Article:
La Mancha is a Spanish Designation of Origin (DO) for wines, with over 190,000 ha planted to vines, and is the largest continuous vine-growing area in the world. It is located in the autonomous community of Castile-La Mancha in central Spain and includes 182 municipalities in Albacete, Ciudad Real, Cuenca and Toledo.
Although the documented origins of vineyards in La Mancha dated XII-XIII centuries after it repopulated in the times of Reconquista, some would argue that the vines from La Mancha date back to the Roman times. However, the cultivation of vineyards in La Mancha reaches its maximum expansion since 1940 and the wines from La Mancha are currently among one of the finest and most prestigious in the world.
Tempranillo (also called Cencibel) is the most important variety of the red grapes in the Designation of Origin La Mancha, with the highest reputation for quality at the national level. It is the most used in La Mancha, to produce red wines with aging, in its versions of single varietal or blending with others.
Tempranillo is a very old variety. While the earliest official mention of the variety is from 1807, the general theory is that Tempranillo was introduced to the Iberian Peninsula by the Phoenicians over 3,000 years ago. Tempranillo is the fourth-most planted variety in the world and is considered one of the nine red noble grapes.
Tempranillo wines are ruby red in colour, while aromas and flavours can include berries, plum, tobacco, vanilla, leather and herb.
D.O.P. Yecla is a Designation of Origin for wines located around the town of Yecla in the northernmost corner of the region of Murcia. The area is notable for its extensive use of the red Monastrell grape variety.
Findings from archaeological excavations in the area have confirmed that grape growing and wine production has been practiced in this area for over 2000 years and was probably introduced by the ancient Romans.
The vineyards covered by Yecla DO are located in a transition zone between the Mediterranean and the central upland plateaux La Mancha, at altitudes ranging from 400 to 800 metres above sea level. The soil is lime bearing, and the subsoil is thick with a high carbonate content. The topsoil is sandy, poor in organic matter, deep with good permeability.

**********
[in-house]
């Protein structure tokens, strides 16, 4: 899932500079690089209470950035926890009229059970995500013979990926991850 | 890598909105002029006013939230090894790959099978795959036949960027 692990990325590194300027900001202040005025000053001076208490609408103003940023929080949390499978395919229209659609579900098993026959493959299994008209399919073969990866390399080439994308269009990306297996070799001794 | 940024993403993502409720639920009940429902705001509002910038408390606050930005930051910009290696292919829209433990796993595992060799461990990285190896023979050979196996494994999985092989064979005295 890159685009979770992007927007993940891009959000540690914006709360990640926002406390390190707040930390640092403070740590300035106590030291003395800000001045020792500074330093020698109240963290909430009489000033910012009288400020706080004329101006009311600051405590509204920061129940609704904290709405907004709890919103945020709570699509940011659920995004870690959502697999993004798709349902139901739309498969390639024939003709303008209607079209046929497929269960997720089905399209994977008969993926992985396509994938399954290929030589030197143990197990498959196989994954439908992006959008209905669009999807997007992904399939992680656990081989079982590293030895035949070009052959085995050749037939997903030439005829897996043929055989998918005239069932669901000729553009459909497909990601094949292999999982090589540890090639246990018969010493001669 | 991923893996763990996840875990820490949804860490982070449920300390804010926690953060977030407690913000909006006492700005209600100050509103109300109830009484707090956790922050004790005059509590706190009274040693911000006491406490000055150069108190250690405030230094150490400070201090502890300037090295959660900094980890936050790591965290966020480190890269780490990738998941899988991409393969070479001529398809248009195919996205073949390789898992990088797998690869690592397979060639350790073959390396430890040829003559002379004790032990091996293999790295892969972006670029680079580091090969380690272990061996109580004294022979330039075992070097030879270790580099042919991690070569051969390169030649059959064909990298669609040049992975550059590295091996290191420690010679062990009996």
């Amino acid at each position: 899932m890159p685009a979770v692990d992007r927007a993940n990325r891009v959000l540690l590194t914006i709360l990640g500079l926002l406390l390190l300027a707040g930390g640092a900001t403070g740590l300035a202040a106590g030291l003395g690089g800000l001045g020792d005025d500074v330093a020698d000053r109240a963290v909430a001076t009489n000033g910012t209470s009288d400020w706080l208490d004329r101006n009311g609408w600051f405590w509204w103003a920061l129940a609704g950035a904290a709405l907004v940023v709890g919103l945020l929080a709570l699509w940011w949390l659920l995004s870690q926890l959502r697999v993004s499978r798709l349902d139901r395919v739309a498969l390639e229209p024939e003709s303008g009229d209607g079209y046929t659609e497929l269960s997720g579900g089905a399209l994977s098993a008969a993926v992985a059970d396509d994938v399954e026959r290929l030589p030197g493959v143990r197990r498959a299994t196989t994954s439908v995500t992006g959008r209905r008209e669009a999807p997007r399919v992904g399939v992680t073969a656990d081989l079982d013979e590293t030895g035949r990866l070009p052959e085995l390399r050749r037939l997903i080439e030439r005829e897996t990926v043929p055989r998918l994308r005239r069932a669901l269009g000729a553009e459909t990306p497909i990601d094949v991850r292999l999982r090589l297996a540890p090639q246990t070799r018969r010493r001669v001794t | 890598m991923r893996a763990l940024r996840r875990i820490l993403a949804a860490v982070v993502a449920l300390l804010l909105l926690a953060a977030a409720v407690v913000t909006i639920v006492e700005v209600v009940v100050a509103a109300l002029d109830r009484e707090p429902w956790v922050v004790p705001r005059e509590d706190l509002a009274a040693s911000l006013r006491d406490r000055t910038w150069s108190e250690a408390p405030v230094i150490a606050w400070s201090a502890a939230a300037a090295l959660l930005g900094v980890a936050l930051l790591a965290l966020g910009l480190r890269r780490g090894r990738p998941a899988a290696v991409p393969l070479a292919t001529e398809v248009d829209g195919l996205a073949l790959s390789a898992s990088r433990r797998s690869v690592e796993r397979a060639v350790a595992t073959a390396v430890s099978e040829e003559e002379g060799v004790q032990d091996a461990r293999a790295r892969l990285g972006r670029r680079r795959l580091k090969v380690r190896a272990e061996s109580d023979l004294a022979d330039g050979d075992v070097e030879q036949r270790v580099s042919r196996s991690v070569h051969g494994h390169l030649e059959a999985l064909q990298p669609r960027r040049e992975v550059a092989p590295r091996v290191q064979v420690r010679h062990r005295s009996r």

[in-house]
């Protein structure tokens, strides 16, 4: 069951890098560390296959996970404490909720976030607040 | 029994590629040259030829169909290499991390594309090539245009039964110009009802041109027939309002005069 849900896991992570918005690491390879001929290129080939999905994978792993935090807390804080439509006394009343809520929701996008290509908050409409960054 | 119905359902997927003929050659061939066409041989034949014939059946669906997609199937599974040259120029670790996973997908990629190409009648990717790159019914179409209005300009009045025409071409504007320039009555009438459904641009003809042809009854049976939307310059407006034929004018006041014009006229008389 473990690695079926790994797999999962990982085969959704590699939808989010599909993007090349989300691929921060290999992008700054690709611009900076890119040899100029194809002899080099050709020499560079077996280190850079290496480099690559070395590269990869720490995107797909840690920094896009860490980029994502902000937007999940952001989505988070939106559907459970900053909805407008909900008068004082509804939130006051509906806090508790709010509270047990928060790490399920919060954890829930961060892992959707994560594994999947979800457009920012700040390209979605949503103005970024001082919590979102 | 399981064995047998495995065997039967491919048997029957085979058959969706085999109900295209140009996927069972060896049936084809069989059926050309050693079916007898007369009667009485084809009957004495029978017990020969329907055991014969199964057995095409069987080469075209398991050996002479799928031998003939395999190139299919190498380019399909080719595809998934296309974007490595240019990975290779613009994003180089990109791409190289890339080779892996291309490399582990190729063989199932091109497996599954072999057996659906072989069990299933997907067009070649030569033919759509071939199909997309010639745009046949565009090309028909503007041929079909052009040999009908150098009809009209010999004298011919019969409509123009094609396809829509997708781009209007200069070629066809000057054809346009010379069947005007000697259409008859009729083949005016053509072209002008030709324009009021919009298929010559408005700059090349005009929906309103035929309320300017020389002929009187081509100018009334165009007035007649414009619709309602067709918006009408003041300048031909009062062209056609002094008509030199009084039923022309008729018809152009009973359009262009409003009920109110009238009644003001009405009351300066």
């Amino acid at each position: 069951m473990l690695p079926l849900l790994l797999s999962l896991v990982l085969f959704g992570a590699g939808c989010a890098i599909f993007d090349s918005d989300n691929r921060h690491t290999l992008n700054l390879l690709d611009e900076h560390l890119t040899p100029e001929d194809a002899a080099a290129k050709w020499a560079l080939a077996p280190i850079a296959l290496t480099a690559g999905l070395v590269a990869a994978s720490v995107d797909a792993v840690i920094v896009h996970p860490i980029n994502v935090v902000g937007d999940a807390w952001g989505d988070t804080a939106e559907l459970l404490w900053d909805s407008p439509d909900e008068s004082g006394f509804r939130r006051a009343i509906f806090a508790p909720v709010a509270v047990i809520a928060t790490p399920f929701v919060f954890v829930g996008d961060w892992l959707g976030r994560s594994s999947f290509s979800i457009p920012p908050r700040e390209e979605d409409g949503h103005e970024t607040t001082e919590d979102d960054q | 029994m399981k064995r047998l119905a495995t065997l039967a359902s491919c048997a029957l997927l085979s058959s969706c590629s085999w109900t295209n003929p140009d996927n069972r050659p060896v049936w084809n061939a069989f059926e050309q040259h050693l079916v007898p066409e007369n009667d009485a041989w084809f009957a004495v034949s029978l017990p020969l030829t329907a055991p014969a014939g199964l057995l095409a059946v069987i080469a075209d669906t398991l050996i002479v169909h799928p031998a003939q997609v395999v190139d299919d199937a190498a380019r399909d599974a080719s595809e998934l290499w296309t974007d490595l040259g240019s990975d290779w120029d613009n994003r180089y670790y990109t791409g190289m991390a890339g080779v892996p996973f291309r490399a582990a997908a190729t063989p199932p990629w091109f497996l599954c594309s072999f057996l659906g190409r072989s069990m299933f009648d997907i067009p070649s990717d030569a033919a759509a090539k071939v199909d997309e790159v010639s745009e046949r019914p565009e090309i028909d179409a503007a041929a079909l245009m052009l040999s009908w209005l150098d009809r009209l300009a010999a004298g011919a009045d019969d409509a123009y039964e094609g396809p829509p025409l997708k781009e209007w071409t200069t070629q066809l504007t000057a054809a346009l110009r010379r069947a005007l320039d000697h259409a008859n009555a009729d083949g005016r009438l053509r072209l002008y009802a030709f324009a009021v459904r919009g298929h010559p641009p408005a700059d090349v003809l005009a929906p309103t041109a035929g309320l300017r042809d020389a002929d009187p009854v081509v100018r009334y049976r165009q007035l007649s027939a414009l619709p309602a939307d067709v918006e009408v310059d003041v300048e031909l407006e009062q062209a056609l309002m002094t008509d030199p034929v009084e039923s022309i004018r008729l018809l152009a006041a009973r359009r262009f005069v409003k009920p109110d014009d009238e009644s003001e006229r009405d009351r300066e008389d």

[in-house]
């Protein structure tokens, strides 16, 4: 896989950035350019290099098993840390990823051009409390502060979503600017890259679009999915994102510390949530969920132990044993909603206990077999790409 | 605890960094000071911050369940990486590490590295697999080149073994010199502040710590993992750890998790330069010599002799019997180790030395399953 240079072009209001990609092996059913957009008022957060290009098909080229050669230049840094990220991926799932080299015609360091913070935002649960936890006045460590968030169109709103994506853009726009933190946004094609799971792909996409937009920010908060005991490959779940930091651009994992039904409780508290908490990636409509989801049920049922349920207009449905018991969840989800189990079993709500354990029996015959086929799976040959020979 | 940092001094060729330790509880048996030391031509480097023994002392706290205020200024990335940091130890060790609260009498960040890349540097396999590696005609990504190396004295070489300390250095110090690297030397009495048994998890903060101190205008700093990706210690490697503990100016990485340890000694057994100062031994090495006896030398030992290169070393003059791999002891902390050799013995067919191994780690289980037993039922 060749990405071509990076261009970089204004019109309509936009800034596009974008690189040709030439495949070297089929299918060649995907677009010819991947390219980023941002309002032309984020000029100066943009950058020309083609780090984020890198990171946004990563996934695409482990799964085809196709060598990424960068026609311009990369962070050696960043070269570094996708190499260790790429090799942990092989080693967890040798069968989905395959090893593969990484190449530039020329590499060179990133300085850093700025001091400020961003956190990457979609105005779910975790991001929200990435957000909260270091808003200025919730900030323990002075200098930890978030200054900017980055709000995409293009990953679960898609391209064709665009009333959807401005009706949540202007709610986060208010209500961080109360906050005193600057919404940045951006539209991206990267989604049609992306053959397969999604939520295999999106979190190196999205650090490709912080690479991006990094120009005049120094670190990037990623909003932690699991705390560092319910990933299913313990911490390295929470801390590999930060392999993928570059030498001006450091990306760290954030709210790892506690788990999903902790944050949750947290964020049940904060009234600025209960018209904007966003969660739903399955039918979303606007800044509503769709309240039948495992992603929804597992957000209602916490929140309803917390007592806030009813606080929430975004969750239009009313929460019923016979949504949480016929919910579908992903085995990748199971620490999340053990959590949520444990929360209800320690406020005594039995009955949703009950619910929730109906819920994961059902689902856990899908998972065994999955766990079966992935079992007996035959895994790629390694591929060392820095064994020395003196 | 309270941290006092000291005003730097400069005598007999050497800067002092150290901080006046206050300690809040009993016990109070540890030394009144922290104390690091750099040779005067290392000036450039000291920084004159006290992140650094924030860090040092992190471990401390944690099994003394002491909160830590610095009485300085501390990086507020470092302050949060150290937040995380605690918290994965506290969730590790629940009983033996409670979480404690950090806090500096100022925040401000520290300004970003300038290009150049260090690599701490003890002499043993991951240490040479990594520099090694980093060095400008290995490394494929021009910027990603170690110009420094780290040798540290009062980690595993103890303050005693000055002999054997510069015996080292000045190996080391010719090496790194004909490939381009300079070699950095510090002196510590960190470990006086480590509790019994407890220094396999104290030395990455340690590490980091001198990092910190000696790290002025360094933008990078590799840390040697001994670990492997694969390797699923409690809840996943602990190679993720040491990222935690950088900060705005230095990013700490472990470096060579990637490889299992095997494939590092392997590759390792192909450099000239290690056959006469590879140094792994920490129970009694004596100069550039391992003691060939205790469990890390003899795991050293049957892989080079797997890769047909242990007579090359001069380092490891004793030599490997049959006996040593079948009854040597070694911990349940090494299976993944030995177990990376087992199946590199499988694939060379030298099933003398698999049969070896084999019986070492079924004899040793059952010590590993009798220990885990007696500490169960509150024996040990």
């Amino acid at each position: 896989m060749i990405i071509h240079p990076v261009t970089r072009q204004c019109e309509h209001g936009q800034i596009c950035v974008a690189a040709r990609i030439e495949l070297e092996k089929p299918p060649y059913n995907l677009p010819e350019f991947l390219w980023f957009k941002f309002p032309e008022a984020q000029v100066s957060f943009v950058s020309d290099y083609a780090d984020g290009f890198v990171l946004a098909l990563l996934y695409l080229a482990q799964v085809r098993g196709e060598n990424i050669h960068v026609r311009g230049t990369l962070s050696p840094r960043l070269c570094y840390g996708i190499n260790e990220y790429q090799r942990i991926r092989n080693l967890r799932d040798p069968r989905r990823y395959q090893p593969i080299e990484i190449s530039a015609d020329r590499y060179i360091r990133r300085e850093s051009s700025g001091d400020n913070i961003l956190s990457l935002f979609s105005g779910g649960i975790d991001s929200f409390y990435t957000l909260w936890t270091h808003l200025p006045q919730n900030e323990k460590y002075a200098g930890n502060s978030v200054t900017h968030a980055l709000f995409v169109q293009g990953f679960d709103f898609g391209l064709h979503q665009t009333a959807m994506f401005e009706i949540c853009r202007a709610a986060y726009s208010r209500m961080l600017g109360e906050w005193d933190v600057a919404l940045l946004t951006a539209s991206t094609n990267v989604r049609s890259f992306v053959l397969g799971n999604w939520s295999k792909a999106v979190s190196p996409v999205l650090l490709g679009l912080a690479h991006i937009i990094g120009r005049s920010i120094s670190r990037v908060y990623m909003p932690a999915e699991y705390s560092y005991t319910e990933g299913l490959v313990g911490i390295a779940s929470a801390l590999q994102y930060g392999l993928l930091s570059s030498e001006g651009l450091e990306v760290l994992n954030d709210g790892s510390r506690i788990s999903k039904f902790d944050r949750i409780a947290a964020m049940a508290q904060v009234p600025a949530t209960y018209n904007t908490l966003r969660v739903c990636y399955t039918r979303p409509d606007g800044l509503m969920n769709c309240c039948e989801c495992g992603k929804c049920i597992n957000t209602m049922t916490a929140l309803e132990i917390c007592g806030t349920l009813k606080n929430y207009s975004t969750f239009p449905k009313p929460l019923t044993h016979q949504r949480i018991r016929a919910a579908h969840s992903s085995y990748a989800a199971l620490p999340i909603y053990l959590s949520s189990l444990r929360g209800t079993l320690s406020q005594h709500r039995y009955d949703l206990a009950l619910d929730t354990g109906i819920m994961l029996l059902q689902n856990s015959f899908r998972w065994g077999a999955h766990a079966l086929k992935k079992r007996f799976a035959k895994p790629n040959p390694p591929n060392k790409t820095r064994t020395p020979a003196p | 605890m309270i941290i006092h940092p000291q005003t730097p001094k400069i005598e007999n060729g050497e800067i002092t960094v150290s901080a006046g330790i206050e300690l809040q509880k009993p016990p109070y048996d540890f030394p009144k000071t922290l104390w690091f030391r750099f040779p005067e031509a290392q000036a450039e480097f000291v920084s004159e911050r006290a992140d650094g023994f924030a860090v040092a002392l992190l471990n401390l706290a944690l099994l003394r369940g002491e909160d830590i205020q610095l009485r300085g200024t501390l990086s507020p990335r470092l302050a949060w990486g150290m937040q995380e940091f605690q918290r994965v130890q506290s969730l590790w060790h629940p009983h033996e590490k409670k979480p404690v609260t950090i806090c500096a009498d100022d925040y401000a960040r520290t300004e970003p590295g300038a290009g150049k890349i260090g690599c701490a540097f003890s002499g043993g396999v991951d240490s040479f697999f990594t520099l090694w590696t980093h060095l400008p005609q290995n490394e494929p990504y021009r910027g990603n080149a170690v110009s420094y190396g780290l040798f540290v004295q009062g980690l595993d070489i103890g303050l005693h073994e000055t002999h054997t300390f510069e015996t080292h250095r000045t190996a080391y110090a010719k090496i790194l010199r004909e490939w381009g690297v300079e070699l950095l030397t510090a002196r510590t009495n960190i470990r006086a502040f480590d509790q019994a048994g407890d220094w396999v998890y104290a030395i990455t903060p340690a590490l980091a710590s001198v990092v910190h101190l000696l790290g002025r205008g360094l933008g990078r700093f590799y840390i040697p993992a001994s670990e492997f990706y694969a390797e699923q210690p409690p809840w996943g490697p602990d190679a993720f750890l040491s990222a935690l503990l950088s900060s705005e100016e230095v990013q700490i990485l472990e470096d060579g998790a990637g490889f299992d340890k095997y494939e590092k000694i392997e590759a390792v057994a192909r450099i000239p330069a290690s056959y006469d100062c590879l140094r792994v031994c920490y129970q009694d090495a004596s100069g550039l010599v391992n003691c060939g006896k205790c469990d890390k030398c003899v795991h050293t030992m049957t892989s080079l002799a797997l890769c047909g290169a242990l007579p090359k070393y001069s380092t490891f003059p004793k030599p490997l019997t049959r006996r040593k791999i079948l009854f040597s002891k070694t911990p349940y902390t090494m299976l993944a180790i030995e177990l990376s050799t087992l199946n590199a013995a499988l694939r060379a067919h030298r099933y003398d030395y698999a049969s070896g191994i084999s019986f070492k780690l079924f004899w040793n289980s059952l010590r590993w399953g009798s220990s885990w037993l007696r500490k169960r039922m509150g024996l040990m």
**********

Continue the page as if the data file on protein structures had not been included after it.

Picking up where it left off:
Monastrell is a thick-skinned, black grape high in tannins and late to ripen. It’s a difficult grape to grow with a tendency to produce good yields one year and small yields the next, and growers have to wait as long as ten years for new vines to produce commercial quantities of fruit. It grows best in hot climates with long growing seasons, like one finds in the Spanish comunidad autónoma (i.e., regional government) of Murcia, home to the Designation of Origin (DO) of Yecla. The high altitudes of most of the vineyards in this DO ensure cool nighttime temperatures and large diurnal temperature variations that ensure acidity in the wines.
Monastrell is a meaty and full-bodied red wine. Its smell is an explosion of dark fruit, flowers like violet and herbaceous aromas of black pepper, thyme, and red meat.
Valencia is a Designation of Origin (DO) for wines located in the province of Valencia and is divided into two separate zones and four sub-zones each one of which produces a different type of wine.
Grape growing and wine production has been present in this area for thousands of years as attested by several archaeological finds, including Neolithic tombs containing remains of grapes.
Bobal, the star of the Designations of Origin of Valencia and Utiel-Requena. The presence of Bobal in Utiel-Requena was documented in the 15th century in "Espill o llibre de les dones” by Jaume Roig. This indigenous grape variety has adapted perfectly to the climate and local conditions.
The wines made from Bobal are known for their deep red colour, for being full bodied with intense aromas and ripe red berry character.
Scientific studies have shown that Bobal is one of the grape varieties that containing the highest level of resveratrol, which is a cardio-healthy agent.